Flash of Genius
Starring Greg Kinnear, Lauren Graham. Directed by Marc Abraham. Released by Universal, $29.98. ***
Flash of Genius is a lot of things, all of them admirable. It's a film about ingenuity and inspiration. It's a film about dreamers who refuse to quit and about righteous men who stubbornly insist on doing the right thing, regardless of the cost. It's a film about fathers trying to instill their sense of morality in their children and not giving up when that proves difficult or inconvenient.
Greg Kinnear plays Bob Kearns, an engineer and amateur inventor whose flash of genius - some might call it a moment of inspiration - results in his invention of the intermittent windshield wiper. That may not seem like such a big deal today, but in the 1960s, when car windshields would get streaky during light rain, the invention was huge - so huge that auto manufacturers stole Kearns' idea and made it standard equipment on their cars.
The process of invention takes up maybe a third of this film, maybe less. What concerns Flash of Genius most is Kearns' struggle for credit, not riches; he turns down plenty of opportunities for money. But what Kearns can't countenance is having been wronged so cavalierly by people who fail to see the moral depravity in what they did. So he spends years fighting the good fight, arguing that the automakers need to admit what they did, positing himself as the ultimate little guy standing up to the biggest of big guys.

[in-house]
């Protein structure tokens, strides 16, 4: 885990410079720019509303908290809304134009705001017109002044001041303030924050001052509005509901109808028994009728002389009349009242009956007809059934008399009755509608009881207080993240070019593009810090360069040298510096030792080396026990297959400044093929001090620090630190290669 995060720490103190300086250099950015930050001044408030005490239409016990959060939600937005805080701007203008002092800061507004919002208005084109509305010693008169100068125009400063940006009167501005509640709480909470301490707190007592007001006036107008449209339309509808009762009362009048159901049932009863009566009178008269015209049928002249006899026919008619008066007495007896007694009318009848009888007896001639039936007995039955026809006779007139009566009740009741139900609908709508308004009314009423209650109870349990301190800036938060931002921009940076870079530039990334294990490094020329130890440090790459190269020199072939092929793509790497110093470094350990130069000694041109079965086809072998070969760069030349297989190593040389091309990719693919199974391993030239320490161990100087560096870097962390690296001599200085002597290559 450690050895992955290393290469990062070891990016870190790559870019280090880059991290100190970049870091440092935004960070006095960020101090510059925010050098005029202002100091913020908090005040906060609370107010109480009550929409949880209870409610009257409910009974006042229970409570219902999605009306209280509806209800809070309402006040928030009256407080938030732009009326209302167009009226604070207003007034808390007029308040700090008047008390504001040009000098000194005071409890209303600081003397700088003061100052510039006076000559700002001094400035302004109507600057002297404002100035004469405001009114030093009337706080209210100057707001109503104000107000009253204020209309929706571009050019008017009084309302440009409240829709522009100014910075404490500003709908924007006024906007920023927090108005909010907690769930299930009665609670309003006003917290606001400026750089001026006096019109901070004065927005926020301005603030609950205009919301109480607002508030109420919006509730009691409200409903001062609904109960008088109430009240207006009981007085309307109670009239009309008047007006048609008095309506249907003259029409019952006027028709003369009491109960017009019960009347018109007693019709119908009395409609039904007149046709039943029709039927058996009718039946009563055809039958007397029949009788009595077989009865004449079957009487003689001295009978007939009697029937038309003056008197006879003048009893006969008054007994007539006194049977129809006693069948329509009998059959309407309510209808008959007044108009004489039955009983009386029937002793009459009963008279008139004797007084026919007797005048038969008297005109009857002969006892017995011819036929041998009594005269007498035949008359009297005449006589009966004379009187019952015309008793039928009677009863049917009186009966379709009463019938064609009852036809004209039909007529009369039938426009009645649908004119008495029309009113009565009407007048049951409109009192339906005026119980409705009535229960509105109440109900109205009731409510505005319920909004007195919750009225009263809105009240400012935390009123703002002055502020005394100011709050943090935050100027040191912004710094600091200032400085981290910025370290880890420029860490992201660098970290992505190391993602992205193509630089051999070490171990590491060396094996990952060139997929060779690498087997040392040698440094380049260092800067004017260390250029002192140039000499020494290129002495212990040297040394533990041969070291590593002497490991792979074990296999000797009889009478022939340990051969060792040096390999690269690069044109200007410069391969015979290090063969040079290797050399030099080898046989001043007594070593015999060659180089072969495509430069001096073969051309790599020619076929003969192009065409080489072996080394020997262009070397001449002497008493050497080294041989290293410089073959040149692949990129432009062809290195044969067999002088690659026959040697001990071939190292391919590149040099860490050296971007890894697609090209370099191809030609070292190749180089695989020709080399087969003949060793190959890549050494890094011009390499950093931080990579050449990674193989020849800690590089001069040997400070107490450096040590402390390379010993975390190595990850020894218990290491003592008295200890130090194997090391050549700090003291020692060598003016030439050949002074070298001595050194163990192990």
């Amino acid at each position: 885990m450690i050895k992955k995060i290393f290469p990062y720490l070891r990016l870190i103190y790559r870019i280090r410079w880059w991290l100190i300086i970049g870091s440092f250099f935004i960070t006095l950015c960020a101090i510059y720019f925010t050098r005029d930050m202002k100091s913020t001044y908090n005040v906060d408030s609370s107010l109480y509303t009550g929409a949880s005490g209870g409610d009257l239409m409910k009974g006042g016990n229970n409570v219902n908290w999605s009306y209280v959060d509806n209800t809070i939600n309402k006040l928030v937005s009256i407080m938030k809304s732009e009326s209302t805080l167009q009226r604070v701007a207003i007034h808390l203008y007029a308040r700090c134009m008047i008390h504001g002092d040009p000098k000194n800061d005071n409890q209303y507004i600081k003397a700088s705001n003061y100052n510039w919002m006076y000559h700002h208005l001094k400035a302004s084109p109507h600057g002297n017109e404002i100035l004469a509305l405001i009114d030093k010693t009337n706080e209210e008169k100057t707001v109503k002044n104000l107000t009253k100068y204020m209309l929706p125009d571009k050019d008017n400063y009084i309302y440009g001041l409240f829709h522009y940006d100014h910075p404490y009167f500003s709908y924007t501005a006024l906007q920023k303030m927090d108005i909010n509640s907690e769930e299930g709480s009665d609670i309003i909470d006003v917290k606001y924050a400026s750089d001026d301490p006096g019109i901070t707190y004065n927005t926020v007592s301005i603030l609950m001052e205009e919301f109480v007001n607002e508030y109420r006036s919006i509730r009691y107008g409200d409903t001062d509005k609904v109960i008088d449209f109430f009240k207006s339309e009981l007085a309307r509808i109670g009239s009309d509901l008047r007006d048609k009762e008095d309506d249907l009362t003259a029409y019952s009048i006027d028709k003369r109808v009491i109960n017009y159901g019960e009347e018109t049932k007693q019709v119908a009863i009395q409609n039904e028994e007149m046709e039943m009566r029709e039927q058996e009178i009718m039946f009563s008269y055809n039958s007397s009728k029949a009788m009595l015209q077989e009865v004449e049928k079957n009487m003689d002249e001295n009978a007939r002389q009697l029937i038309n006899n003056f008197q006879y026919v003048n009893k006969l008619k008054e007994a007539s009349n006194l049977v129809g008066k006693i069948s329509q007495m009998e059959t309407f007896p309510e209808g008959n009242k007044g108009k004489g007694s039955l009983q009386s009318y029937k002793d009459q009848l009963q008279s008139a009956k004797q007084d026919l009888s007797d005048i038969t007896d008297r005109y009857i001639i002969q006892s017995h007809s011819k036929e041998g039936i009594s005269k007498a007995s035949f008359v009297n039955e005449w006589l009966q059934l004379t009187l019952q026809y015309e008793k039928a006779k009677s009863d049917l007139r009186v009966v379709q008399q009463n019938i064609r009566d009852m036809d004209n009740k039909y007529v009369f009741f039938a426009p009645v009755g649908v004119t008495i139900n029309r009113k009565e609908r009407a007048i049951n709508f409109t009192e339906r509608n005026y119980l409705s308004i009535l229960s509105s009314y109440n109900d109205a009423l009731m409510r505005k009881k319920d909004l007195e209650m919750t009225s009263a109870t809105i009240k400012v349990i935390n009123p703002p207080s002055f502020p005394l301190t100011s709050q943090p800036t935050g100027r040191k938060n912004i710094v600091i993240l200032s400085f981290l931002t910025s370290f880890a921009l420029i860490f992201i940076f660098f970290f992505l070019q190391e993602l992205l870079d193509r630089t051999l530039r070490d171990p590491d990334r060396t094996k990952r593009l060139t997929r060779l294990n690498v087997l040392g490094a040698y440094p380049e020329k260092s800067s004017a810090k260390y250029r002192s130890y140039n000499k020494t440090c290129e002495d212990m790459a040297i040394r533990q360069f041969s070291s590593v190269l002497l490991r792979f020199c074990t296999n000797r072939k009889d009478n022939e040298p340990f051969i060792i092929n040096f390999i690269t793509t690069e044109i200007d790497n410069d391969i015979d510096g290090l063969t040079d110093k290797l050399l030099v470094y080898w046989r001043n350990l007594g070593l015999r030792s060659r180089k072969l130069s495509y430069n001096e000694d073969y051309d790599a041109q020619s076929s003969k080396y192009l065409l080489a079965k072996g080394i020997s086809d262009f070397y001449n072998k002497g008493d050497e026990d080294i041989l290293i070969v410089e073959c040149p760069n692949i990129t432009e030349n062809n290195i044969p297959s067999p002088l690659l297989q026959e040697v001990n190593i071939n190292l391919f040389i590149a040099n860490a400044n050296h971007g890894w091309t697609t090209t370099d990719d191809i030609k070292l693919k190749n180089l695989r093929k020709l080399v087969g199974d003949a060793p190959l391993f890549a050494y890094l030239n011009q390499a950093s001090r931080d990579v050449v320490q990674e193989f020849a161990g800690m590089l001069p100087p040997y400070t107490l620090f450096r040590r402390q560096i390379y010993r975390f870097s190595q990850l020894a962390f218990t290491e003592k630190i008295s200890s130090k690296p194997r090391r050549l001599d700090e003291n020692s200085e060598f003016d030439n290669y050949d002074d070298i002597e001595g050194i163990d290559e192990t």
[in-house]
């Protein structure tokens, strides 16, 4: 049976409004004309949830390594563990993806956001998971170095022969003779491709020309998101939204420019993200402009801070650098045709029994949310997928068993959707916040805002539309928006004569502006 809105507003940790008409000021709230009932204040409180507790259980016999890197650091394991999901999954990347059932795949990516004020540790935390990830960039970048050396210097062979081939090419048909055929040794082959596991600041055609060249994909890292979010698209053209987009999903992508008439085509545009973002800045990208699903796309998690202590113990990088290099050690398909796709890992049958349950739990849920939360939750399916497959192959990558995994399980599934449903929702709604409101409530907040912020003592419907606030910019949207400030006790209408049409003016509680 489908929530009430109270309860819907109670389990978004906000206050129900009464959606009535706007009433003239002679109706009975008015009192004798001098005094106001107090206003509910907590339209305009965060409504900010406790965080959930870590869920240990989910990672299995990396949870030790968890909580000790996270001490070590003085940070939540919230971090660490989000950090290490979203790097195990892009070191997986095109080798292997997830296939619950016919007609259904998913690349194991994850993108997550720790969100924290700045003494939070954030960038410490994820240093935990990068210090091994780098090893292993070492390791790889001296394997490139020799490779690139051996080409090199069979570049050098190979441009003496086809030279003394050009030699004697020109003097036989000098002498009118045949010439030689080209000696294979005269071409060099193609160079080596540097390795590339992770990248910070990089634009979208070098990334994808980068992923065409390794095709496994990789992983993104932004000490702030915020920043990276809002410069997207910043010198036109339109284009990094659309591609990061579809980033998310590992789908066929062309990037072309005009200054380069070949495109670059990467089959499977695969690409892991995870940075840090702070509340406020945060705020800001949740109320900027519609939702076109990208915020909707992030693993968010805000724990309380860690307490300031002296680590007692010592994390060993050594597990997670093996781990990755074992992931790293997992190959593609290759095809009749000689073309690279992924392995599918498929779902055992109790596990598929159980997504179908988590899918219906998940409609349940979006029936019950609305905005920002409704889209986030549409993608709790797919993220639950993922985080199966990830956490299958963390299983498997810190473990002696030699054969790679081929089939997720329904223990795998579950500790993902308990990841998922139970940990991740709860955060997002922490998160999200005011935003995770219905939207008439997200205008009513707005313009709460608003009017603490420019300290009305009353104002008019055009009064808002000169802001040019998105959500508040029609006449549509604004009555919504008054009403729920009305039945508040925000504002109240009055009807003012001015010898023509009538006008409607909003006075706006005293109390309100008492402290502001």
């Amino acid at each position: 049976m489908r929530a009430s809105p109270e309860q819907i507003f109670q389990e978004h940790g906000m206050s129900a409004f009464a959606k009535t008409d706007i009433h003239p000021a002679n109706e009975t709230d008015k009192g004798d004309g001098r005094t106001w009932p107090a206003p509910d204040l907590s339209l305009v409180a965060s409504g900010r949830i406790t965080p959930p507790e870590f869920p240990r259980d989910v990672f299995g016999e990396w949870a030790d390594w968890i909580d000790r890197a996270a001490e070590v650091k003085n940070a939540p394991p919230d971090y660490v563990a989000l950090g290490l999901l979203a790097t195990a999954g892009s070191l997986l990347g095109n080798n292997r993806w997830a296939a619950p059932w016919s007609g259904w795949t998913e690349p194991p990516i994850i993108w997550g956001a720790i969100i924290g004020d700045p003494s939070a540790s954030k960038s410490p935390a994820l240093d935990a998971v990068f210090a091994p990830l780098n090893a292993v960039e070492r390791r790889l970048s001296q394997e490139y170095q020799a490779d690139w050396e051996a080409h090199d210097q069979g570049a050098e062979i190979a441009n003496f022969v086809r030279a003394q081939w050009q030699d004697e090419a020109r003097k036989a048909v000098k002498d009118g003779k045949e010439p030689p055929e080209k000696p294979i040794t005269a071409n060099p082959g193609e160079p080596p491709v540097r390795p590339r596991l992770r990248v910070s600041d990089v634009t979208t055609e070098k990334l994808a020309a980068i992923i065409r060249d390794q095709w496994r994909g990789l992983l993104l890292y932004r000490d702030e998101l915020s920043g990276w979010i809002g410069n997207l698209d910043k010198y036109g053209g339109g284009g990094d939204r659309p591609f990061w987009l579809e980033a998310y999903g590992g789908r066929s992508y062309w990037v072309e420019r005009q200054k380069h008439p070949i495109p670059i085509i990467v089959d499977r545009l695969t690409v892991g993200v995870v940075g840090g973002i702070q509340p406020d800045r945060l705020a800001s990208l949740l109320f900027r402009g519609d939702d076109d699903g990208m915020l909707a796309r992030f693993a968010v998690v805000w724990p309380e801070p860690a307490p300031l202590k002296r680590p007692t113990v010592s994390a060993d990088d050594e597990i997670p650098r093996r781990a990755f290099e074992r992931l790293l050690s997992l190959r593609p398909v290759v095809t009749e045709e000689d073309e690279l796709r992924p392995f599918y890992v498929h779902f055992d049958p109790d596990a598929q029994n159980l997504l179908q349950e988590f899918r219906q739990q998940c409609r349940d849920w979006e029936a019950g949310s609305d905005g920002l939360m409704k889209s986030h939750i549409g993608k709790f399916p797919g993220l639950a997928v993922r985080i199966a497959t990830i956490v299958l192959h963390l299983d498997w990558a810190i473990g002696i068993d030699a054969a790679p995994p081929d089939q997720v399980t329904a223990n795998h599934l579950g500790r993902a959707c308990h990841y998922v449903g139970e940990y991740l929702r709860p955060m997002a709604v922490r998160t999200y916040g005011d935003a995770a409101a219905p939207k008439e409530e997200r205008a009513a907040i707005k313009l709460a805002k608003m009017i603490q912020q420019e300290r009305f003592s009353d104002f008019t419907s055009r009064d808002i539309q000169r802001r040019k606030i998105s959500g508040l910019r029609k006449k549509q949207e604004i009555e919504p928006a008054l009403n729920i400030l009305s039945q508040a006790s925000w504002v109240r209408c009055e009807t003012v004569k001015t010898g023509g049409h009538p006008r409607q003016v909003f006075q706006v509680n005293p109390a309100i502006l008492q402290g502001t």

Kinnear is wonderful as Kearns, playing him as both obsessed and myopic, while also moral and even selfless. Kearns understands he's obsessed, crazed and stubborn. Honestly, he doesn't see any alternative.
Though Lauren Graham is wasted as his long-suffering wife, Phyllis, Flash of Genius stands as testimony to the difference one committed man can make, even if no one outside of himself and his family understands that difference.
Also in stores today: : Angelina Jolie scored a Best Actress Oscar nomination for Changeling (Universal, $29.98; Blu-ray $39.95), playing a mother whose kidnapped son is returned to her, except that she's convinced he's not her son, but an impostor. The film is based on a true story that dominated the news for a few years in the 1920s.
Other releases: : Those cute, wholesome, singing and dancing kids are back in High School Musical 3: Senior Year Extended Edition (Walt Disney Video, $34.99; Blu-ray $39.95); acerbic comedian Bill Maher takes on organized religion in Religulous (Lionsgate, $29.95); and Paul Newman stars in a film debut even he urged people not to watch, 1954's The Silver Chalice (Warner Home Video, $19.98).